Machine learning models that analyze enormous amounts of data with seemingly impossible speed and scale enable organizations to make a broad variety of predictions, ranging from when someone might suffer a heart attack, who might get injured in a football game, or when you’ll need to increase your staffing.
These predictions show increasingly high levels of accuracy because the models driving them are often ingesting petabytes of data and billions of parameters – orders of magnitude more than just a few years ago. Predictions are only as good as the data they act upon – and the data and analysis are getting better.
When Amazon deployed its machine learning service, Amazon SageMaker, about three years ago, most customers would deploy a few dozen models at most, says Bratin Saha, Vice President and General Manager of Machine Learning Services at Amazon. Now, some customers are deploying thousands of models, with billions of parameters, and making hundreds of billions of predictions, he says.
“As the models become more sophisticated, machine learning is becoming an integral part of doing business across every domain,” says Saha.
For example, in healthcare, Cerner is using ML and AI in its digital health system that acts on real-time information to achieve predictable excellence in clinical, operational, and financial outcomes. The Cerner Machine Learning Ecosystem can make near-real-time predictions about patient care and hospital operations – including hospital capacity and length of individual patient stay – to help clinicians make more informed decisions. Using AWS tools, Cerner gives hospitals the power to integrate their networks, make predictions that empower care teams, and transform teams by democratizing data.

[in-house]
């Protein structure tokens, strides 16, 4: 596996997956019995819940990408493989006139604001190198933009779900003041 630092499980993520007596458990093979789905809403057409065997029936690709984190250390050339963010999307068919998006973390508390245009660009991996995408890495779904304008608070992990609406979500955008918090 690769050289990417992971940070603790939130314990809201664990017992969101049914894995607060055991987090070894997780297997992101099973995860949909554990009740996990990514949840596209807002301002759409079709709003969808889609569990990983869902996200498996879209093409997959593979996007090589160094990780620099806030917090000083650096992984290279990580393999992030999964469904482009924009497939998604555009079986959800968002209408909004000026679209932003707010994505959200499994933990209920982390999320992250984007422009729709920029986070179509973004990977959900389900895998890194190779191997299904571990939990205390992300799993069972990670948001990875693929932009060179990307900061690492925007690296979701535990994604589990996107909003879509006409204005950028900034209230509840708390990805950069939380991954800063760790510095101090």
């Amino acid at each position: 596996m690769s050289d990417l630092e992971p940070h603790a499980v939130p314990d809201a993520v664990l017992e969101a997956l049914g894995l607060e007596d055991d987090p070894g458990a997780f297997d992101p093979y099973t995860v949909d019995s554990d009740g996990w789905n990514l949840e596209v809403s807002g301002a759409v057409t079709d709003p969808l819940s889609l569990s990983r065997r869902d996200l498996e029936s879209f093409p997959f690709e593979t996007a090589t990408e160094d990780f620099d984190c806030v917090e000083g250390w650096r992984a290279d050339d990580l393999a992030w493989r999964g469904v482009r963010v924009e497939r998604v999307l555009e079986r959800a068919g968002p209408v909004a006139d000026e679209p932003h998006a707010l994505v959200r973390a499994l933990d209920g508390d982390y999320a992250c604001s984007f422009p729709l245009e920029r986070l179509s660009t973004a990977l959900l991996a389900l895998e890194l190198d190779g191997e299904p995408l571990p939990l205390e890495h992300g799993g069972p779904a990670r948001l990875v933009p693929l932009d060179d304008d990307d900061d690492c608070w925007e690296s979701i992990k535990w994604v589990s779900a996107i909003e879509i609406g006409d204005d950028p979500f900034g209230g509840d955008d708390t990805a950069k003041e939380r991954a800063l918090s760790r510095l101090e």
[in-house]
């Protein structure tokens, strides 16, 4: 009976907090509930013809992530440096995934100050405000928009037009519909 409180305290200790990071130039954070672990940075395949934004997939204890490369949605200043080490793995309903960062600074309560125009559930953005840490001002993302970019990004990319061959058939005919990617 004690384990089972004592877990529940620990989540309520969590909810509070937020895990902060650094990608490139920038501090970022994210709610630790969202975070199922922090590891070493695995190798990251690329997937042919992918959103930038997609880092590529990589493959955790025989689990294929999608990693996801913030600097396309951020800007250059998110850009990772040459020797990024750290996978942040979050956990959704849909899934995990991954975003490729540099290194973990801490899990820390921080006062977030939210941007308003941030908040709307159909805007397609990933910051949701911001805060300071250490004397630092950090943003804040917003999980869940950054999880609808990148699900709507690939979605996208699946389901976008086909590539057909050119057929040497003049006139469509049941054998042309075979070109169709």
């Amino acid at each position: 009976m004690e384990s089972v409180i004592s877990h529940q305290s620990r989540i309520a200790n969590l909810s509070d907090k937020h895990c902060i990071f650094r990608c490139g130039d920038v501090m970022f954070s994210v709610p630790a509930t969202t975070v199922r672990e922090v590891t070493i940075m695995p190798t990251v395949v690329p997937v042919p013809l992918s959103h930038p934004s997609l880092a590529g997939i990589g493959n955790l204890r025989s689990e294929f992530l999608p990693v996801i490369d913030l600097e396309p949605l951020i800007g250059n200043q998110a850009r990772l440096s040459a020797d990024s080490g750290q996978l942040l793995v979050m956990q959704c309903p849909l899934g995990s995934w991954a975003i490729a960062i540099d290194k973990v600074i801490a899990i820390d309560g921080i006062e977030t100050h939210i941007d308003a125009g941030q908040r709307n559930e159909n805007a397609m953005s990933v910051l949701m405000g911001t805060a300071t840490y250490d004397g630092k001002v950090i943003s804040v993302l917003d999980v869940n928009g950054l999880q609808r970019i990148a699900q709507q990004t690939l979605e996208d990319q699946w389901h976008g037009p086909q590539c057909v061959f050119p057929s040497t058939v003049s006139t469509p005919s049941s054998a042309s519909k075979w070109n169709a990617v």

“There is a very carefully curated dataset that needs to be brought to bear in real time for people in healthcare to do their best work and for the clinicians and patients to get their best experience,” says Lisa Gulker, senior director of health system operations at Cerner.
In the sports industry, the National Football League utilizes AI and ML for its Next Gen Stats program to provide fans and teams with probability predictions on individual plays, such as the likelihood of a catch made by a specific receiver from a pass thrown by a specific quarterback. In addition, the NFL is using AWS machine learning services to help make predictions on whether an injury will occur to a player.
“Our goal is to improve player safety by eventually being able to predict and therefore prevent injury,” Jennifer Langton, Senior Vice President of Player Health & Innovation at the NFL, said at AWS re:Invent 2020. “AWS’ AI and machine learning services, combined with the NFL’s data, will speed an entire generation of new insights into player injuries, game rules, equipment, rehabilitation, and recovery.”
Explaining the predictions
As predictions become accurate – and more complex – it’s important to ensure that business leaders understand the reasons behind each prediction, to mitigate bias or to be able to explain the reason behind a prediction. Known as explainability, the concept helps define how models make certain predictions. Amazon’s SageMaker Clarify assists with explainability and bias detection with “feature importance” graphs that help teams explain model predictions and produces reports that can be used to support internal presentations or to identify issues with models that teams can take steps to correct.
“We have customers that have made their machine learning systems more reliable and increased transparency to the stakeholders,” says Saha. “We’ll continue to innovate on this so we can make it easier for our customers to understand why their machine learning models are making the predictions they’re making.”
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